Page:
This book teaches really well because it reads like a novel, complete with plot twists and a surprise ending. But most importantly, Ault succeeds in portraying his subjects sympathetically, in all their human complexity. And he advances a theory that makes for good classroom debate: he claims that in certain types of communities women experience fundamentalist teaching on gender roles as improving their lives and perceive feminism to threaten those improvements, whereas in other types of communities the opposite proves true. (I also highlight for students that historically the term “fundamentalist” refers to someone who believes certain aspects of Christian doctrine are necessary for the eternal salvation of literally everyone. Thus, at their best, fundamentalists or other conservative Christians who fight to preserve those beliefs—or the gender roles they believe follow from those convictions—see doing so as an act of love.) A bonus to teaching Ault's book is that he further brings his subjects to life in the documentary film Born Again, which adapts readily to the classroom because the DVD contains both a 60- and a 90-minute cut.

Another book I’ve found helpful in the classroom is Donald Critchlow’s Phyllis Schlafly and Grassroots Conservatism. Critchlow does an excellent job of articulating the inner logic of both liberalism and conservatism in the second half of the twentieth century. Accordingly, he helps students understand how people of genuinely good will could reach opposite conclusions about how best to address the nation’s problems. Indeed, simply learning about Schlafly stretches the minds of both conservative and liberal students—conservative students see a woman who shares their views but worked more than 40 hours a week outside the home, and liberal students see a woman vehemently opposed to their views who nevertheless embraced the belief that women had a responsibility not only to the home, but also to the nation.

I sometimes supplement the relevant passages in Critchlow with Jonathan Haidt’s system for understanding liberal vs. conservative moral instincts, as laid out in The Righteous Mind. Haidt is particularly good at articulating how conservatives and liberals each more easily perceive different threats to the social order earlier than the other. Thus, regardless of which system we believe to be more effective overall at achieving the common good, liberals and conservatives are both wise to ask what the other camp may be seeing that we are blind to—and to tweak our own policies accordingly. I admit I’ve found it difficult to figure out which passages from Haidt to excerpt, so I typically just incorporate his insights into my lecture and refer interested students to the book for further reading (some take me up on it!).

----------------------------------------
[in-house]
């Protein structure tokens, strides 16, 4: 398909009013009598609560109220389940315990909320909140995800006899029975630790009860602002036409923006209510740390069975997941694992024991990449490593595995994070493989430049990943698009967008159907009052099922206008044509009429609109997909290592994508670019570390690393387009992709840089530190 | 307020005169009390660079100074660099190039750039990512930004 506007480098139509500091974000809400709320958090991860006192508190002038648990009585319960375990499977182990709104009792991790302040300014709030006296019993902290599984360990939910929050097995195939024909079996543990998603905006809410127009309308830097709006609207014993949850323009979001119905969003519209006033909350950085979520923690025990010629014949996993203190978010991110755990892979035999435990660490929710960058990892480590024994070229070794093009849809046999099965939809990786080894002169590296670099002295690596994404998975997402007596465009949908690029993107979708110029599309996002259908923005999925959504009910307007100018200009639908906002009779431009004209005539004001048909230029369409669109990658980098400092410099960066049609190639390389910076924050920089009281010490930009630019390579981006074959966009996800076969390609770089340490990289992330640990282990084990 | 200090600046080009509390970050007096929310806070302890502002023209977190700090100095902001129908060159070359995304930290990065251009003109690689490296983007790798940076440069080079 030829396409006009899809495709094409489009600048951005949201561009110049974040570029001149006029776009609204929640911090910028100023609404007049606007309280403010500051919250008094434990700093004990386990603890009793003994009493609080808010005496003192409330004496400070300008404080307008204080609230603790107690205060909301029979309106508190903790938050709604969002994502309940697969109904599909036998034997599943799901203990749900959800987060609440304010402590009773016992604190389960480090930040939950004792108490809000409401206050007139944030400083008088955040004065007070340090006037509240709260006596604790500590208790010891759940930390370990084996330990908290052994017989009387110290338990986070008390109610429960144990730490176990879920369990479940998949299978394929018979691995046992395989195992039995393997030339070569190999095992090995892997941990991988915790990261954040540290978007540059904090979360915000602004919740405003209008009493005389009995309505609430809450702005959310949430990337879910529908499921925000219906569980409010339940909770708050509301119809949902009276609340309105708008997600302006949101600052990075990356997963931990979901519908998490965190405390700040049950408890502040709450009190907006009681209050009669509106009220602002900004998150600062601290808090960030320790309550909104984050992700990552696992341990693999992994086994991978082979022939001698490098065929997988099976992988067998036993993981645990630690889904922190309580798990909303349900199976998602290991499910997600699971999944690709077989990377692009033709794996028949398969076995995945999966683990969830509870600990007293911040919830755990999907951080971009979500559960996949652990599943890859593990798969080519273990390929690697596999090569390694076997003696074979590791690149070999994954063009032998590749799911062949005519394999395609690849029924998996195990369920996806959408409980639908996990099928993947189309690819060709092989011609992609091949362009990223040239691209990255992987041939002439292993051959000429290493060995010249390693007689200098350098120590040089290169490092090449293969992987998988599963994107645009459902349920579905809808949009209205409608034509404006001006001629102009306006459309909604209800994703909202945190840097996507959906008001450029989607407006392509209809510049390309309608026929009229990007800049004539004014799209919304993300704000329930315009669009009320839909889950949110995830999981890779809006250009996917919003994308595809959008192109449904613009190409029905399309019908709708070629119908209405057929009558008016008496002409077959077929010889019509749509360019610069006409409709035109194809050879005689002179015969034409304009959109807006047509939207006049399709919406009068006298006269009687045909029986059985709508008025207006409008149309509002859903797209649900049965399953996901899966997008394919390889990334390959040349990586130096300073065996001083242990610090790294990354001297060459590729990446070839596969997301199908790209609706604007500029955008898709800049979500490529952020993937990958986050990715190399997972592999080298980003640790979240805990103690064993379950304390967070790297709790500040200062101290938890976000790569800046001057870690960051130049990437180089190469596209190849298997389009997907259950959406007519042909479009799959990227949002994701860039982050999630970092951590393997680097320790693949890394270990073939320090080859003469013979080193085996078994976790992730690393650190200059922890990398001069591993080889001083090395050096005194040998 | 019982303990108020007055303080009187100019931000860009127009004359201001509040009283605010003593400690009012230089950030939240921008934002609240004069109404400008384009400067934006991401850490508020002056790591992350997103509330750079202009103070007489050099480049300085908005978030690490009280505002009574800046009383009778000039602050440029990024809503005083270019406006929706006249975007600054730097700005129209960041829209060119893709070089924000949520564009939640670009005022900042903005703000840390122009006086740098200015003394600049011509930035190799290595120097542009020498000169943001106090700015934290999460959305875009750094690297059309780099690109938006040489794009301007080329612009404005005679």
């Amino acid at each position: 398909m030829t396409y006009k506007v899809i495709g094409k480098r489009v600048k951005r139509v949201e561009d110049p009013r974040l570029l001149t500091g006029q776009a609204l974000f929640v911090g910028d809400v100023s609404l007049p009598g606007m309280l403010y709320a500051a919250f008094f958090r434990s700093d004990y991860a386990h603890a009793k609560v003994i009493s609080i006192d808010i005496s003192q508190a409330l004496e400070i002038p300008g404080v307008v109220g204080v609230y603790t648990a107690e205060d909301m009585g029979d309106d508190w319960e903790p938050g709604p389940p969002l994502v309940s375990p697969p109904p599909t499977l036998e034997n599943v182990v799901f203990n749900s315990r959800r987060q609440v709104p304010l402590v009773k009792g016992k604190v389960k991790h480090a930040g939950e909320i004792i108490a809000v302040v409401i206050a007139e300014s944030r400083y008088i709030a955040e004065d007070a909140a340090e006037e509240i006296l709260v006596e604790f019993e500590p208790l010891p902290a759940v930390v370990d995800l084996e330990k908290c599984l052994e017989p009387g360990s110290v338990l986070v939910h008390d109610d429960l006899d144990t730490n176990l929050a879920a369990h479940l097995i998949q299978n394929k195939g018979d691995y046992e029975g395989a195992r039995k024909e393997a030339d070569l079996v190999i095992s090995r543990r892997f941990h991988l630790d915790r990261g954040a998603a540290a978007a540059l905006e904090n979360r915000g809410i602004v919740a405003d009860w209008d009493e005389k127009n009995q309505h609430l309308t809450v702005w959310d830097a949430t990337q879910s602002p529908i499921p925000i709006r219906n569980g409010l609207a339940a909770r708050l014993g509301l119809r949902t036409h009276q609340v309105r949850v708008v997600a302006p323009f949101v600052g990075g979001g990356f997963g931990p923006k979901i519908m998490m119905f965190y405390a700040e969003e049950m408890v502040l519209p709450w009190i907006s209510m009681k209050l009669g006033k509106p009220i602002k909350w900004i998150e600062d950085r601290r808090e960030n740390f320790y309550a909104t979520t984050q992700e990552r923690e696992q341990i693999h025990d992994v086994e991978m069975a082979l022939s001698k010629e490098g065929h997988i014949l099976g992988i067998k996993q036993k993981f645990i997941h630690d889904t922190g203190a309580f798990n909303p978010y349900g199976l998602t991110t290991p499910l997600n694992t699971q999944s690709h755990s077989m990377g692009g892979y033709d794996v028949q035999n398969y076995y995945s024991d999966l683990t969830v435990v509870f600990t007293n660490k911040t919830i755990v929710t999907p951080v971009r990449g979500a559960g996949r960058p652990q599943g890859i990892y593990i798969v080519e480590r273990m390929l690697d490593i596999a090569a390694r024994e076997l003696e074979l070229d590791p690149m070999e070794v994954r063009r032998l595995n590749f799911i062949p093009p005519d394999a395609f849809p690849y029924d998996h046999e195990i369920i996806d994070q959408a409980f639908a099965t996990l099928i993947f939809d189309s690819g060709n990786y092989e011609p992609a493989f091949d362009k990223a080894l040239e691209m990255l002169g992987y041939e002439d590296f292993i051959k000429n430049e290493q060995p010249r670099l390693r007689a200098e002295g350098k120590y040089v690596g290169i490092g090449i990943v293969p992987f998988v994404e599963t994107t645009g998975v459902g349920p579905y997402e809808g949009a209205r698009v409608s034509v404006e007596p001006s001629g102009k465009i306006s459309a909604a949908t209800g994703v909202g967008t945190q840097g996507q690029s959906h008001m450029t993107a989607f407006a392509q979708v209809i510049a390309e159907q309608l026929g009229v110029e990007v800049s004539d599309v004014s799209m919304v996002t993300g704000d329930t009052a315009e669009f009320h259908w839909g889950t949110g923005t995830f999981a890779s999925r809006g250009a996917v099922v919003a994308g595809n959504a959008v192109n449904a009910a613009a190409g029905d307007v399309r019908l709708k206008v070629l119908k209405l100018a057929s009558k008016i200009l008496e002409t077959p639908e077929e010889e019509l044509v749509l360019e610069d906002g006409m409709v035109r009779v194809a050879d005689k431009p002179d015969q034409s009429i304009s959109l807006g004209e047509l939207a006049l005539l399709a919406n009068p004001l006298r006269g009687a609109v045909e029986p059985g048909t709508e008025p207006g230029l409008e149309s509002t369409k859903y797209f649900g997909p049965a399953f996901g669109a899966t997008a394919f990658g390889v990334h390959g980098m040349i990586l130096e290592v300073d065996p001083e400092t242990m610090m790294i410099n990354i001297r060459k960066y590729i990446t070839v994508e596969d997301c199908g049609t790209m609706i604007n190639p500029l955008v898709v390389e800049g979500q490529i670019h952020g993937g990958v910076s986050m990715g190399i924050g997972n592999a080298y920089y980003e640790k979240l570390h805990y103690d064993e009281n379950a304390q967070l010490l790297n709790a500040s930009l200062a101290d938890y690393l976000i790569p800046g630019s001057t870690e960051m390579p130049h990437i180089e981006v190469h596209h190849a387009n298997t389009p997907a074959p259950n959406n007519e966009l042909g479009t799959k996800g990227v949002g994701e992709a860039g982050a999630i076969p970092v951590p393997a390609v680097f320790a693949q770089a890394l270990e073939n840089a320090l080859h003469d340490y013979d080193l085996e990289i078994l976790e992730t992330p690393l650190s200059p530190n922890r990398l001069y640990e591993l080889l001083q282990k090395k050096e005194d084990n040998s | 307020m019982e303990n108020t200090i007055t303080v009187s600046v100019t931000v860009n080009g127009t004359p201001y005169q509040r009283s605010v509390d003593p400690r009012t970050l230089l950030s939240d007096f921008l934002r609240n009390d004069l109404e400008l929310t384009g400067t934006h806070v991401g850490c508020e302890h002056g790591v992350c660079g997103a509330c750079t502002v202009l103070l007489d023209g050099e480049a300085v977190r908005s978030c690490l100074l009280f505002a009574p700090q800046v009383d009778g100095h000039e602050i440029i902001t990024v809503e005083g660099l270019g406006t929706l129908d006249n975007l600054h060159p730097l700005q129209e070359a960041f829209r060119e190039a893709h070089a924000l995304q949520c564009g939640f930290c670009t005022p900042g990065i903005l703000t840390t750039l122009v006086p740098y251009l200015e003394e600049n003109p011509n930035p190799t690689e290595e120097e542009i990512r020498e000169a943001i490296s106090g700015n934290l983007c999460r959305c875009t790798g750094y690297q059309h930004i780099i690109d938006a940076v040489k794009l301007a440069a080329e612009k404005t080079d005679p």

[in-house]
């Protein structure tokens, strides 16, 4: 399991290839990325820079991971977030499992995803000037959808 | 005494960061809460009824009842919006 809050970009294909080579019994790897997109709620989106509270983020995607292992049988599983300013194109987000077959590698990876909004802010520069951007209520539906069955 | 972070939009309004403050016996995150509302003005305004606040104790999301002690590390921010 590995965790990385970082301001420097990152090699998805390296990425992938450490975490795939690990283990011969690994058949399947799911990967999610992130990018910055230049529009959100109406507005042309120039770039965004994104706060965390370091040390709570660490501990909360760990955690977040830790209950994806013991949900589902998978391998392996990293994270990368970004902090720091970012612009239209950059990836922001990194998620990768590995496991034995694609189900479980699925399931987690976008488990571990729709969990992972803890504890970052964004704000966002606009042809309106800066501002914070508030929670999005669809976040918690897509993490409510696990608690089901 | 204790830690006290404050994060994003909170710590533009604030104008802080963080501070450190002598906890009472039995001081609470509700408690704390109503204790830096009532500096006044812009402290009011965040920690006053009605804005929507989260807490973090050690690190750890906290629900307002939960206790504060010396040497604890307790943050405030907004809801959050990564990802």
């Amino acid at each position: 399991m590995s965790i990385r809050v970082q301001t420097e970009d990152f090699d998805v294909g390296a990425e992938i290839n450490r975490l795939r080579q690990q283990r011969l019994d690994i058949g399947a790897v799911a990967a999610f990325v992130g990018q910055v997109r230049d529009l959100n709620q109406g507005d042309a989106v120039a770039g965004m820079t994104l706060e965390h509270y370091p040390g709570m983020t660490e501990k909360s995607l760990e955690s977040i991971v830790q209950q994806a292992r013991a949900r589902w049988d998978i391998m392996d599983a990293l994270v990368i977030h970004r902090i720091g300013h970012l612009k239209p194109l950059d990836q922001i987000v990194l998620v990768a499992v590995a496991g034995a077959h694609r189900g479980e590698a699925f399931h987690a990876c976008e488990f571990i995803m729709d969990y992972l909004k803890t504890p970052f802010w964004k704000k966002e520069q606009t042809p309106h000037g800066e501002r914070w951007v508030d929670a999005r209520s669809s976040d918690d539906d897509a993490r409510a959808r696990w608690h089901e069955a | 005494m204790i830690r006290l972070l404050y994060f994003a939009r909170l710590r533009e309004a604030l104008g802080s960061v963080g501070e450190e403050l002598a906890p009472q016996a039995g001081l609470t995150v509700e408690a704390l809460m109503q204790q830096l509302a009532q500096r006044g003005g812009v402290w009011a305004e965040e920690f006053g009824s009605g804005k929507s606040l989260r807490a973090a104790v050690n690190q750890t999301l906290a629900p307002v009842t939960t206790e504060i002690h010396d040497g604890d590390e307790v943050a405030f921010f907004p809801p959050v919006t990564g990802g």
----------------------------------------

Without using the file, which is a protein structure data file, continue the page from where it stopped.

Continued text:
As I tell my students, my ultimate goal is not necessarily for them to change their political convictions. Of course, I certainly have my own opinions on how best to achieve the common good, so I am not indifferent to what they believe! But for the purposes of the course, my goal is for class members to be able to sympathetically articulate the logic behind various political and religious positions.

I explain that by “sympathetic” I mean not that they necessarily agree with someone else’s position, but rather that they are able to articulate it in terms that person would agree with. Not only is doing so basic “golden rule” decency, I tell them, but it’s also ultimately the most effective technique for changing someone else’s mind. In political or religious debate, everyone is protecting something they perceive to be of value. Only by acknowledging the best in what the other person is trying to protect can we hope to persuade our conversation partner that there might be a better way to accomplish that goal, one that does not simultaneously threaten other goods.

And just in case I haven’t sufficiently sold students on the benefits of tabling their emotions long enough to listen carefully to those with whom they disagree, I casually mention that explaining each controversial position will be on the final. Whether they have indeed expanded their mental worlds, or whether they just want the A, I am pleased to report they do pretty well.